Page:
If you’re into ghosts, definitely opt for the historic Hotel Alex Johnson. The 1928 hotel is a member of the Curio Collection by Hilton (so definitely join the Hilton Honors program before booking).
But its claim to fame is its ghosts. The front desk has a binder full of ghost stories reported by guests who had “experiences.”
I scoffed. I like a good ghost story, but I was never a believer. Until I stayed in Room 405 and had my own “experience.” Let’s just say 3am is the bewitching hour.
Aside from my visitation, I really liked the hotel. It’s centrally located downtown so everything is within easy walking distance and the bed was comfy. My room was small, but since it was just me, I didn’t need more space.
If I had been traveling with kids, I would have stayed at one of the five hotels in the WaTiki indoor waterpark complex. You can choose from a Residence Inn by Marriott, Home 2 Suites by Hilton, LaQuinta by Wyndham, Courtyard by Marriott and the Fairfield by Marriott.
8. Hot Springs
Evan’s Plunge public pool features the natural mineral hot springs the town was named for. This is also the location of The Mammoth Site, an active fossil dig site that is unearthing the largest concentration of Woolly and Colombian Mammoths in one spot.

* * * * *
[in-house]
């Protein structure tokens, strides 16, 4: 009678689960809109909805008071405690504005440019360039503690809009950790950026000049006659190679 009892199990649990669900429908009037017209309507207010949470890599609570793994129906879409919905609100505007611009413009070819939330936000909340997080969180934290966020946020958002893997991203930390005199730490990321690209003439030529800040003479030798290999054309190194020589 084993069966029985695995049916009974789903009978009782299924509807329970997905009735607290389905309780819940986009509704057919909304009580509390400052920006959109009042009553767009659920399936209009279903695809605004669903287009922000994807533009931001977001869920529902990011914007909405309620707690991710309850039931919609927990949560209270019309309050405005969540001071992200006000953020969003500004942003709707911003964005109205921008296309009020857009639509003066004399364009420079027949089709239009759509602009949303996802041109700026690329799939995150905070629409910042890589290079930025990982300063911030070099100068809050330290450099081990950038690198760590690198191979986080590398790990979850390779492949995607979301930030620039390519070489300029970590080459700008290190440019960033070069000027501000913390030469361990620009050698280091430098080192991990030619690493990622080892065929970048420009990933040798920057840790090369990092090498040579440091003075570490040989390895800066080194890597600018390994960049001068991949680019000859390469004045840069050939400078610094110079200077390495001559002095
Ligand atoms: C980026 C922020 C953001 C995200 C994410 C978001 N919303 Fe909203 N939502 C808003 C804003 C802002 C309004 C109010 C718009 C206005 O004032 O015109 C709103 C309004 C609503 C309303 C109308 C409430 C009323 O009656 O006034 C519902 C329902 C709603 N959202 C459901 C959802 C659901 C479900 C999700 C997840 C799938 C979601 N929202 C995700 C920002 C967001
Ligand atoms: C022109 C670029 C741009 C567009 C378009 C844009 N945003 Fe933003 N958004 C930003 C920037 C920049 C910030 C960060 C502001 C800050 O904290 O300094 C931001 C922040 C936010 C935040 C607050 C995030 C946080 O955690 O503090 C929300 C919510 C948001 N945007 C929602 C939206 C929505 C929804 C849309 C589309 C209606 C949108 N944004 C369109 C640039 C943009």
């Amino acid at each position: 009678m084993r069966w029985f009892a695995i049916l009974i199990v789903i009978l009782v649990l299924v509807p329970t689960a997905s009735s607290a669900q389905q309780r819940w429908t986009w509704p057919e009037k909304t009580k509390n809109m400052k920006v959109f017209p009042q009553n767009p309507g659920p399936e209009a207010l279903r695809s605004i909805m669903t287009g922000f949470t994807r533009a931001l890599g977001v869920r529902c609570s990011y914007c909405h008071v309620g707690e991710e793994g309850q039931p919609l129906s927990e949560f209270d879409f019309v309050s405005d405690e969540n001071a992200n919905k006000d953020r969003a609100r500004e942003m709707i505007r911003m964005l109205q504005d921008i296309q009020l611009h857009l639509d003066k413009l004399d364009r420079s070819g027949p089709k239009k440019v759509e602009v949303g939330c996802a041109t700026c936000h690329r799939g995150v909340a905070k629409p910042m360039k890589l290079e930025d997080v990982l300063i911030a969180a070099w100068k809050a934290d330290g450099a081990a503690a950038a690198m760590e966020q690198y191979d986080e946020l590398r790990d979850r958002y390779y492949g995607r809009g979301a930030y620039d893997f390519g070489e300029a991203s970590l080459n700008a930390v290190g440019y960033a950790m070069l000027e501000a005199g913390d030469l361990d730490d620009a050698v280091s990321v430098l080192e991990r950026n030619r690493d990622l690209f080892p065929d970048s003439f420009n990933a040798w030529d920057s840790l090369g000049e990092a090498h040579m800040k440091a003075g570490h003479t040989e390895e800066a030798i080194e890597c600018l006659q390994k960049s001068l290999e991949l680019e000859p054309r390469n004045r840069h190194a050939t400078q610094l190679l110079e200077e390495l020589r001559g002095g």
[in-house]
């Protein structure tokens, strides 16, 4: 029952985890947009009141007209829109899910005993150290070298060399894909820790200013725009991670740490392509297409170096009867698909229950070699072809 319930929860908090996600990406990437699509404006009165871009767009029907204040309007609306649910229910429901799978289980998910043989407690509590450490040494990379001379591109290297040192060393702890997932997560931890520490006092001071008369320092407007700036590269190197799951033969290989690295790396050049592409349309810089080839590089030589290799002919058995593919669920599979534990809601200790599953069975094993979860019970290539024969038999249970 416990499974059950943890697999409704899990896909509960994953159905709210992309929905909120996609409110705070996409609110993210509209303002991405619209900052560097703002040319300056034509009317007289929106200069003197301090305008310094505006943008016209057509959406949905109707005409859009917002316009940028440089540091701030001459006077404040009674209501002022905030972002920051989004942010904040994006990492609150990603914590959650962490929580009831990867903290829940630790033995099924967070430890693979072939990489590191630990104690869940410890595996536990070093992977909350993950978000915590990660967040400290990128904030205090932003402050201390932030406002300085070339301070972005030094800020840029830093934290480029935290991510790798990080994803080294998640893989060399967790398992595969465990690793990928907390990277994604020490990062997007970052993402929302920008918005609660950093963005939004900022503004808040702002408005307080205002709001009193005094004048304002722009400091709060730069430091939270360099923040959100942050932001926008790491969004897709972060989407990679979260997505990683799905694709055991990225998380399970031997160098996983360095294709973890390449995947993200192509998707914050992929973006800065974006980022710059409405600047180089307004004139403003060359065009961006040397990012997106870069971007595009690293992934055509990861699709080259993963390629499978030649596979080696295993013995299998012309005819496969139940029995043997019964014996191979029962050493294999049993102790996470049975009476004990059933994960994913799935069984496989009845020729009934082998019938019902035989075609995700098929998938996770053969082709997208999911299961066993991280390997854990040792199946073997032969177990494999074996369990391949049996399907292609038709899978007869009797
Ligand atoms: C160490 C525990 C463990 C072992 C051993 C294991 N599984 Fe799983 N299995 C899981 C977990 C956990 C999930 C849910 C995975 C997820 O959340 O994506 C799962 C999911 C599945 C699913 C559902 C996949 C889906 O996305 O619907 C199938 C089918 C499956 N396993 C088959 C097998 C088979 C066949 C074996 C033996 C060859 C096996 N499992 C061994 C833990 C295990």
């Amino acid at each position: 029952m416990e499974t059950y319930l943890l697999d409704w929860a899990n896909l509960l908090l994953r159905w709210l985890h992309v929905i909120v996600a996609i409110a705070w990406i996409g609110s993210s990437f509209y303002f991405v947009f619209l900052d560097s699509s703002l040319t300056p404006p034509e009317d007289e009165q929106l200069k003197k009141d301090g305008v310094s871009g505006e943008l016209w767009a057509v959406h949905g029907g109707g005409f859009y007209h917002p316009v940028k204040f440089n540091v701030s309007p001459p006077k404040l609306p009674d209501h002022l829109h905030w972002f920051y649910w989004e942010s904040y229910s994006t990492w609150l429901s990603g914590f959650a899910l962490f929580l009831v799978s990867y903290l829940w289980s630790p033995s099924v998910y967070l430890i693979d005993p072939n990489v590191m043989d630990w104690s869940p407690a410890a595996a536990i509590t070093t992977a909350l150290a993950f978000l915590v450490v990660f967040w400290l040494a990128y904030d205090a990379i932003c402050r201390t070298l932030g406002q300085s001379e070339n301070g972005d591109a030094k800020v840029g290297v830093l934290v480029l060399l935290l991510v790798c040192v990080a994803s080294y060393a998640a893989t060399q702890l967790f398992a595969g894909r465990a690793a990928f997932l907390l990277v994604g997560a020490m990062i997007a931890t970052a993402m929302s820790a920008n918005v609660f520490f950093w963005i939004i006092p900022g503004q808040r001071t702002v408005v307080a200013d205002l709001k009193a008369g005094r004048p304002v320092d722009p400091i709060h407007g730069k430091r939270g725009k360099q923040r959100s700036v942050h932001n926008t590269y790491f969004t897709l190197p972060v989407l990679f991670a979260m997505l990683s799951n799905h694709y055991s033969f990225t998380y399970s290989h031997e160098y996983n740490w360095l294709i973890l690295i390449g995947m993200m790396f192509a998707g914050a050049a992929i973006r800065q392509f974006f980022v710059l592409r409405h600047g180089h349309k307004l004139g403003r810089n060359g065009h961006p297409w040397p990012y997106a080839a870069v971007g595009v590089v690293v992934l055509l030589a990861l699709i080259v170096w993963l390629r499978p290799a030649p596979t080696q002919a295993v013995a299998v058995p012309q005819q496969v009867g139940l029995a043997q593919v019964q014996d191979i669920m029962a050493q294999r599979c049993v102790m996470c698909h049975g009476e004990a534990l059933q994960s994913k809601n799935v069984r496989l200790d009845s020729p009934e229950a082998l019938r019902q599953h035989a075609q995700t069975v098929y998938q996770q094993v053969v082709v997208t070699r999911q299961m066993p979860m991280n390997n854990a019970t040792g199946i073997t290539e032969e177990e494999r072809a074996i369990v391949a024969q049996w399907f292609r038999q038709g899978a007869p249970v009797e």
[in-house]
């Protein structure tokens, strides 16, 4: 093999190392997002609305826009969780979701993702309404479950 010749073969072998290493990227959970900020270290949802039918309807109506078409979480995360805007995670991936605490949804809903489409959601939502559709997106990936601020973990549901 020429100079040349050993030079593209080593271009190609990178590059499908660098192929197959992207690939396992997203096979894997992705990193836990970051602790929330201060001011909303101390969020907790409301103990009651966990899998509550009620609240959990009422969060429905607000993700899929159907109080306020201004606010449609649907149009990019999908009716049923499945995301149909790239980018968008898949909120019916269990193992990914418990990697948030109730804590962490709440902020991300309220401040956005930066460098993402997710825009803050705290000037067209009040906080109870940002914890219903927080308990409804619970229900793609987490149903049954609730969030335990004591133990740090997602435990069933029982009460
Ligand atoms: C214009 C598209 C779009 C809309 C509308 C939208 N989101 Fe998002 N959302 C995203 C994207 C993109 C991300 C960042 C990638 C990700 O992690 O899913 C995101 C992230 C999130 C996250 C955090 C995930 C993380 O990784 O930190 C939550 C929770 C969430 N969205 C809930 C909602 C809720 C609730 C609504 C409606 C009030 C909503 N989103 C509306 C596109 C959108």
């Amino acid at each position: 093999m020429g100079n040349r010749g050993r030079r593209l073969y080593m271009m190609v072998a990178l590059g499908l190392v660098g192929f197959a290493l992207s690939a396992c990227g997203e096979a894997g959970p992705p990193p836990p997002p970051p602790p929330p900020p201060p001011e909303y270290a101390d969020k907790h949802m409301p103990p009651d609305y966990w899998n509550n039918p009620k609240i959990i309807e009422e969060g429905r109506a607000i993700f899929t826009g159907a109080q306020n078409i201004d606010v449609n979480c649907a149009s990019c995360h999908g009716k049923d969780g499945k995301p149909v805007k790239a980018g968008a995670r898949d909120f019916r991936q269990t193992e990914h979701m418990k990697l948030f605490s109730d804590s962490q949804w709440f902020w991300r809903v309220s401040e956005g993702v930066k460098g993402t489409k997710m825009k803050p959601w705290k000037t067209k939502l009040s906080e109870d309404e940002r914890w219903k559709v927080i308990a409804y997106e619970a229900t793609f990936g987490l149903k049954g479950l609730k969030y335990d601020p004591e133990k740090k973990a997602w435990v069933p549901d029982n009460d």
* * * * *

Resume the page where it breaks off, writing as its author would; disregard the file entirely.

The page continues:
9. Wind Cave National Park
After you’ve explored the famous sights in South Dakota’s Black Hills, it’s time to head underground. President Theodore Roosevelt declared Wind Cave a national park in 1903. It was the seventh national park created and the first cave to be designated a national park.
TravelingMom Catherine Parker says Wind Cave is more than just a park with a cave. With nature trails, camping and a herd of bison, Wind Cave National Park can be a hub for exploring the Black Hills of South Dakota.
Wind Cave is the third longest cave in America, but only 5 percent of the more than 100 miles of passageways have been mapped. Its rock formations, called boxwork, look like honeycomb made of rock. There’s also popcorn and frostwork to see during guided tours of the cave system.
It’s called Wind Cave because it’s so vast that it has its own air pressure system. Mother Nature is always trying to equal the air pressure on the surface, so the wind coming out of the cave is strong enough to blow off a hat.
Note that all of the tours include more than 100 stairs.